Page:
One of England’s smallest cathedrals (“only” 383 feet long and 82 feet wide–135 in the transepts) but also one of its most perfect, most charming, and most beloved, Wells was the only cathedral where we were able to attend Sunday worship–a fantastic and vibrant service, with a remarkably fine sermon. We returned Tuesday to photograph it properly. It was not hard to see why so many cathedral aficionados speak with such reverence of Wells.
Its great claim to fame, of course, are its elegant scissor arches, added to help shore up the collapsing central tower, but fitting in perfectly with the overall design. There are three of them in total, one on each transept and one at the end of the nave, making the crossing of Wells Cathedral among the most enchanting architectural spaces I have ever been in.
The cosy size of Wells Cathedral makes it much easier to appreciate all at once for the visitor, but poses challenges for photography. Only in the nave can one get the long wide vistas that makes the English cathedrals so photogenic.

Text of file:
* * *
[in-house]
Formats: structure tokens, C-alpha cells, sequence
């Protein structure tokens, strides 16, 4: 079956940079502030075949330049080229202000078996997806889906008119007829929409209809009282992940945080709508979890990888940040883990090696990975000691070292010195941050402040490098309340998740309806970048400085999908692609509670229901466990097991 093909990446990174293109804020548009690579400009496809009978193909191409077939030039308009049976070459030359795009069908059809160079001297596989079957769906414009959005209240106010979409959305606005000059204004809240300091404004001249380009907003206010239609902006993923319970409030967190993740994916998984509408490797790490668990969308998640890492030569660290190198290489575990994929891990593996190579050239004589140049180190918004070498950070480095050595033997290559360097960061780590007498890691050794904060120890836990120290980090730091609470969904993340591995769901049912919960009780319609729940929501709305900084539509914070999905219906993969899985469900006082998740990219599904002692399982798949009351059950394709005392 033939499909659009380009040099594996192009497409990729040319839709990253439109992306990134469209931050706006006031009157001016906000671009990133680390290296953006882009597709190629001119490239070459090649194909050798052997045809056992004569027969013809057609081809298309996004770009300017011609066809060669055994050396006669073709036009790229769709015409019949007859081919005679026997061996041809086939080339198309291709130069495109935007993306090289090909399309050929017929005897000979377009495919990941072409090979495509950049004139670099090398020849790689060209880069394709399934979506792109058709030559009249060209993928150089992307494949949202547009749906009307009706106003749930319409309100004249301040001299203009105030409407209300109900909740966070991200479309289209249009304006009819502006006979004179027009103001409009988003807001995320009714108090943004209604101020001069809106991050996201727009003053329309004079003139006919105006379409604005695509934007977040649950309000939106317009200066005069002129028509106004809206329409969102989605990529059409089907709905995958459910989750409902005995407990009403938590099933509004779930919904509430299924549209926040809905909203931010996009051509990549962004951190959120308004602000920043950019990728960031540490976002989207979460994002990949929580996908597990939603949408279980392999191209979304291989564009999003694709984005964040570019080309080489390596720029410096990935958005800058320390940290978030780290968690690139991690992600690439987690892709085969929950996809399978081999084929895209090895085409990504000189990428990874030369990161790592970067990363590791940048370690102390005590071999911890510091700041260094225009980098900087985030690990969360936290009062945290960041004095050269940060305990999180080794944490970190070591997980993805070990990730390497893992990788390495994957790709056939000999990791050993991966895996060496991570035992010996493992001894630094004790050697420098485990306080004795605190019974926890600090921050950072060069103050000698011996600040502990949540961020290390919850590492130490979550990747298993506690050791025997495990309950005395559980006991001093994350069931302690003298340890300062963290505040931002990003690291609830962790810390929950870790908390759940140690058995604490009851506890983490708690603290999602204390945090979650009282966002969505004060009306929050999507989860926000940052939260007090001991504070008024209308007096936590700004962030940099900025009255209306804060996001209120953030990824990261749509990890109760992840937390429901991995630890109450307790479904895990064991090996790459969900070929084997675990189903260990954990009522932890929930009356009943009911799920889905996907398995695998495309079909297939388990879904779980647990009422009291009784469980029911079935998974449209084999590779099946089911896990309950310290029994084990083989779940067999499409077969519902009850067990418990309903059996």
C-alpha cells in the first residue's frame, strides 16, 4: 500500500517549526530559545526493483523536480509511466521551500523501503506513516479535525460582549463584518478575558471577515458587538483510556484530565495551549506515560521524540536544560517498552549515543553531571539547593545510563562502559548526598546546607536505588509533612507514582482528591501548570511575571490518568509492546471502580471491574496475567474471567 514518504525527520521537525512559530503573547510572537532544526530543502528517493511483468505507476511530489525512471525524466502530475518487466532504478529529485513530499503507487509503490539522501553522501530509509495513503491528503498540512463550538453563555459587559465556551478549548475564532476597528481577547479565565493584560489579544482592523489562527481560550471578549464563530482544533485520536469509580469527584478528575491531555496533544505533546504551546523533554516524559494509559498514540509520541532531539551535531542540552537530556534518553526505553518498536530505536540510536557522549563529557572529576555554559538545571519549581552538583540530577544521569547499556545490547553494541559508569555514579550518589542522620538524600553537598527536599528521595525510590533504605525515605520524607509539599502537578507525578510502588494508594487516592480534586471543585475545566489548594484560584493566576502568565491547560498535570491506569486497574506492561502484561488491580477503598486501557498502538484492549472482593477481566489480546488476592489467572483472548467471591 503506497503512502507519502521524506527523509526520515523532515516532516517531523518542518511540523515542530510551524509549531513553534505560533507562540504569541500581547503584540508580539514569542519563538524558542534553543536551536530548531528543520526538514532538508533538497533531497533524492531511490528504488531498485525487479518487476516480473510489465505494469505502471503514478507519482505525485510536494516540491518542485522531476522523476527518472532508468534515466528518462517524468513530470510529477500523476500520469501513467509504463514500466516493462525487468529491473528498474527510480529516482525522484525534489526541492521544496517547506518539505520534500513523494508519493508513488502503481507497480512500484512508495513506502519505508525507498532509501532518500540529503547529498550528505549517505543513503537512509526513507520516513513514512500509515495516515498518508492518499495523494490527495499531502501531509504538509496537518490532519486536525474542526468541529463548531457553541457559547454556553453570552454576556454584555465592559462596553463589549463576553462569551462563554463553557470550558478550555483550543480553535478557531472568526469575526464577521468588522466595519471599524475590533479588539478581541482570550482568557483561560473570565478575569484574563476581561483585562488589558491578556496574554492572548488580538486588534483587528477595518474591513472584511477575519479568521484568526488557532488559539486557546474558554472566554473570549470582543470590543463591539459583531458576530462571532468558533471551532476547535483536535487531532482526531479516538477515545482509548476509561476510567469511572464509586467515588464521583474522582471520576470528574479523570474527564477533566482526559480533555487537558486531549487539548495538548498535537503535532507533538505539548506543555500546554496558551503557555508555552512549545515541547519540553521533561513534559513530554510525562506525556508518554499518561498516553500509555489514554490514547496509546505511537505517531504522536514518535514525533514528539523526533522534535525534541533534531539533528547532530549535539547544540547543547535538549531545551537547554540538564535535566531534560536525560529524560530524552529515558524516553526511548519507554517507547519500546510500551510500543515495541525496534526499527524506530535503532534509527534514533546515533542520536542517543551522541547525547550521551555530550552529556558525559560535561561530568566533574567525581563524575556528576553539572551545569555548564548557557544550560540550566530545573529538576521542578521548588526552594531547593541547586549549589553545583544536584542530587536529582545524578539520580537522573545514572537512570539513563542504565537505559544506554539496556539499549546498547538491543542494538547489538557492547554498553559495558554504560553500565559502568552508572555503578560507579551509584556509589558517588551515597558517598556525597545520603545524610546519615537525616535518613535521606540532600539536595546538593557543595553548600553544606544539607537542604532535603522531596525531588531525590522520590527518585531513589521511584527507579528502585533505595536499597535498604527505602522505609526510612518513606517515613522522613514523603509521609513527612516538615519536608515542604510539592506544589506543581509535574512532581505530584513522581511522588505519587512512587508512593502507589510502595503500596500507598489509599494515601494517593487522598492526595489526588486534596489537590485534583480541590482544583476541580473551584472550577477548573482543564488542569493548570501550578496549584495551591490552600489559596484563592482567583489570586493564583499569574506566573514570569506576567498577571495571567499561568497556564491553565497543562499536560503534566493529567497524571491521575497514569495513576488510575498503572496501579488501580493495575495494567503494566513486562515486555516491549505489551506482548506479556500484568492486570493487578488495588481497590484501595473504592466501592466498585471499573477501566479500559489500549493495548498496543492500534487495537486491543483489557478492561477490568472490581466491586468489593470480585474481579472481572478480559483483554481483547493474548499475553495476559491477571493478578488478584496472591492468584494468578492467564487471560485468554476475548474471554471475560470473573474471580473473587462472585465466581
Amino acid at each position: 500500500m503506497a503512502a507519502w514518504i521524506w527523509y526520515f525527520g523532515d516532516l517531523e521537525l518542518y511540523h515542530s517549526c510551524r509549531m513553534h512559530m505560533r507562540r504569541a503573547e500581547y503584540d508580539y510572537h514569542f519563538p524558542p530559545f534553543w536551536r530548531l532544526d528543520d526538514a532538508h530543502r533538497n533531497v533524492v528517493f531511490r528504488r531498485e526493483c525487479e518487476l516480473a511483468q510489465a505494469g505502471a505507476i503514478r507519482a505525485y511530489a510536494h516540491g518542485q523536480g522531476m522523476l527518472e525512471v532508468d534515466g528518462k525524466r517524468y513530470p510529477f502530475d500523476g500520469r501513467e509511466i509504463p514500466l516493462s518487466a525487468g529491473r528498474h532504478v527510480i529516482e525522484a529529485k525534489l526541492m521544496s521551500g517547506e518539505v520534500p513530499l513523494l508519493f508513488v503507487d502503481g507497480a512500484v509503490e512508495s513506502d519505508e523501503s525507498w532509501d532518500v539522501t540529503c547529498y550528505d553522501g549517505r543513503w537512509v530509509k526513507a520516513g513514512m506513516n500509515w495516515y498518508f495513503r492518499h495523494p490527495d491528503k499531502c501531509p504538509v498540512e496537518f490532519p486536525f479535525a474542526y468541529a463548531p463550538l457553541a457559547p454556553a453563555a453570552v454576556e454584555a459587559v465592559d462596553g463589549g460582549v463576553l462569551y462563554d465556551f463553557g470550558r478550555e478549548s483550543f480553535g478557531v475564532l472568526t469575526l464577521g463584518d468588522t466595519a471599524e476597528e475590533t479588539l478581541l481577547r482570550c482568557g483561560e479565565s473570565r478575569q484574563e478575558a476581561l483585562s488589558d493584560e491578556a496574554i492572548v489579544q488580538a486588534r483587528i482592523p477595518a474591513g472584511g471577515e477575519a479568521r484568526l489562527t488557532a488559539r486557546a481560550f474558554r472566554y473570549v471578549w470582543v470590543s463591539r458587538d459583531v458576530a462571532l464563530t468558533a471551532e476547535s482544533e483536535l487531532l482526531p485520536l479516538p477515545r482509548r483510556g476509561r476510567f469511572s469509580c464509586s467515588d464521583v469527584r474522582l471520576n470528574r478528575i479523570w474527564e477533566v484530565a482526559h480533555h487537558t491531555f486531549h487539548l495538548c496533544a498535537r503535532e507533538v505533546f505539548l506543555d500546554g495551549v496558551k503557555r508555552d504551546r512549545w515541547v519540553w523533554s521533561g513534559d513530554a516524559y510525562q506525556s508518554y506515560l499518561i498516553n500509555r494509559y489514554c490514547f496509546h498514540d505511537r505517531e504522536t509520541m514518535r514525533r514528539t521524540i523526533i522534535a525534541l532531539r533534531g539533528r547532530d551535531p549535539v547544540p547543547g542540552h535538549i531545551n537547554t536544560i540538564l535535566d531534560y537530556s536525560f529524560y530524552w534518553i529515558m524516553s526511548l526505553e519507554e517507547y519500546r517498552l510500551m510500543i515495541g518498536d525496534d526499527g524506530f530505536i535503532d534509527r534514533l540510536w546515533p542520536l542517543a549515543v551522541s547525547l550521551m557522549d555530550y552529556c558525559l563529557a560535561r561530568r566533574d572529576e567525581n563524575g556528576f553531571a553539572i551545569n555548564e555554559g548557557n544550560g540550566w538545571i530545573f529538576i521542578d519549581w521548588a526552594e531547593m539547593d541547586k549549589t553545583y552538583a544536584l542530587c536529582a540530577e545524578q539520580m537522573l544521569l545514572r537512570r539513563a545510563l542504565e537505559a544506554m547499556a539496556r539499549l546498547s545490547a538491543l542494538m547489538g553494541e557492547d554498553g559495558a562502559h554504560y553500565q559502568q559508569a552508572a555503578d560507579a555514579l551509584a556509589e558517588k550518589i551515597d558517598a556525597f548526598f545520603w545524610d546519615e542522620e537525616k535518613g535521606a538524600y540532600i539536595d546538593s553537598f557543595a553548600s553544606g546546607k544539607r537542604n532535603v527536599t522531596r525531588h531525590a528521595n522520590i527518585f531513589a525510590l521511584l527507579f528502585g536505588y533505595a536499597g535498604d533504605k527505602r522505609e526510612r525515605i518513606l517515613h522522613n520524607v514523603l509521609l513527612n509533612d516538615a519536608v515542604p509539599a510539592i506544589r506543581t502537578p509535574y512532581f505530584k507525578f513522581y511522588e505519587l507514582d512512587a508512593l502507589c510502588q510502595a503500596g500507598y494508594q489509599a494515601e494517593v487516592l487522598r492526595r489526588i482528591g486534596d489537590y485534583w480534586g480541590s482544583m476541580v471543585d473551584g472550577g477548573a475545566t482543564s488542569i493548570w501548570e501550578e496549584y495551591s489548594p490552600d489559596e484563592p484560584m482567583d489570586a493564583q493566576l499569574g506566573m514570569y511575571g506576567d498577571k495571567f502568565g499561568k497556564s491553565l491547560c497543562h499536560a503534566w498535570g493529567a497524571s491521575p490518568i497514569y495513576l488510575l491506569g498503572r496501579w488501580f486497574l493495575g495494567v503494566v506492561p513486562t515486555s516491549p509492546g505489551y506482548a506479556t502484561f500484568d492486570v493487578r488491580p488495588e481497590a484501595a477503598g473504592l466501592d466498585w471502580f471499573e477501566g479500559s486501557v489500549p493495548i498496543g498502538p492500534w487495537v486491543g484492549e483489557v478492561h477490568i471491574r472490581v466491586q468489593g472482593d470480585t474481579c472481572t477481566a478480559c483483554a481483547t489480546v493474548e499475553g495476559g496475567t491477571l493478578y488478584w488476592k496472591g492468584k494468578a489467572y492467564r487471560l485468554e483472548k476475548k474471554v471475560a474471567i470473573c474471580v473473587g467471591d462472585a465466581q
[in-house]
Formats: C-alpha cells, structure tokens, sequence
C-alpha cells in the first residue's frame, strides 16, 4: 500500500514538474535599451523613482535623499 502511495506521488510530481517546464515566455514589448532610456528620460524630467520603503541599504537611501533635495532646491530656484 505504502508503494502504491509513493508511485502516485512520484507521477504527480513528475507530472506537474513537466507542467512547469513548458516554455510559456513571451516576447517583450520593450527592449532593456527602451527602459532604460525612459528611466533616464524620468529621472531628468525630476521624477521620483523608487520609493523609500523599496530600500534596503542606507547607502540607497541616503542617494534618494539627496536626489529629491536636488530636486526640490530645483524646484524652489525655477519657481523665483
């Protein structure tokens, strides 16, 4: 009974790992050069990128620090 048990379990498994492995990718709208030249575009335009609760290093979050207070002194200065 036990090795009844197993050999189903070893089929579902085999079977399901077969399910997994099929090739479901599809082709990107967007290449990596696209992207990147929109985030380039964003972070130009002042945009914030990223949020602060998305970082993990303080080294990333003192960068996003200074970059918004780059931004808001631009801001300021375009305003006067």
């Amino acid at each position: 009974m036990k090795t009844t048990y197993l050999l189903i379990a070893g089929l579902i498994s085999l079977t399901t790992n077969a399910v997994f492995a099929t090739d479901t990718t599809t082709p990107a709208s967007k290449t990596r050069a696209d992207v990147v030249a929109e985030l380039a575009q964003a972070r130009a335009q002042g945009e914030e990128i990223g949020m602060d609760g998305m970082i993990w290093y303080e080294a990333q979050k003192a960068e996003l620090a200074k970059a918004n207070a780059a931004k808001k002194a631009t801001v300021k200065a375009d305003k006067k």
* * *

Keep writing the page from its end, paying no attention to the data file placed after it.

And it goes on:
Another of the cathedral’s lovely idiosyncrasies is the “forest of pillars” behind the quire.
Finally, on the outside, Wells Cathedral boasts an arresting and unique west front, sporting fully 300 medieval statues, the largest surviving collection in England. Although unable to surpass Salisbury for sheer dazzling beauty and elegance, Wells found a special place in my heart as well, as one of England’s warmest, most inviting cathedrals.
And that wraps up this series of posts at last! We also visited some other amazing examples of church architecture, both perfectly-preserved (King’s College Chapel, Bath Abbey) and ruined (Tintern Abbey, Glastonbury Abbey), but I think six posts is enough for now.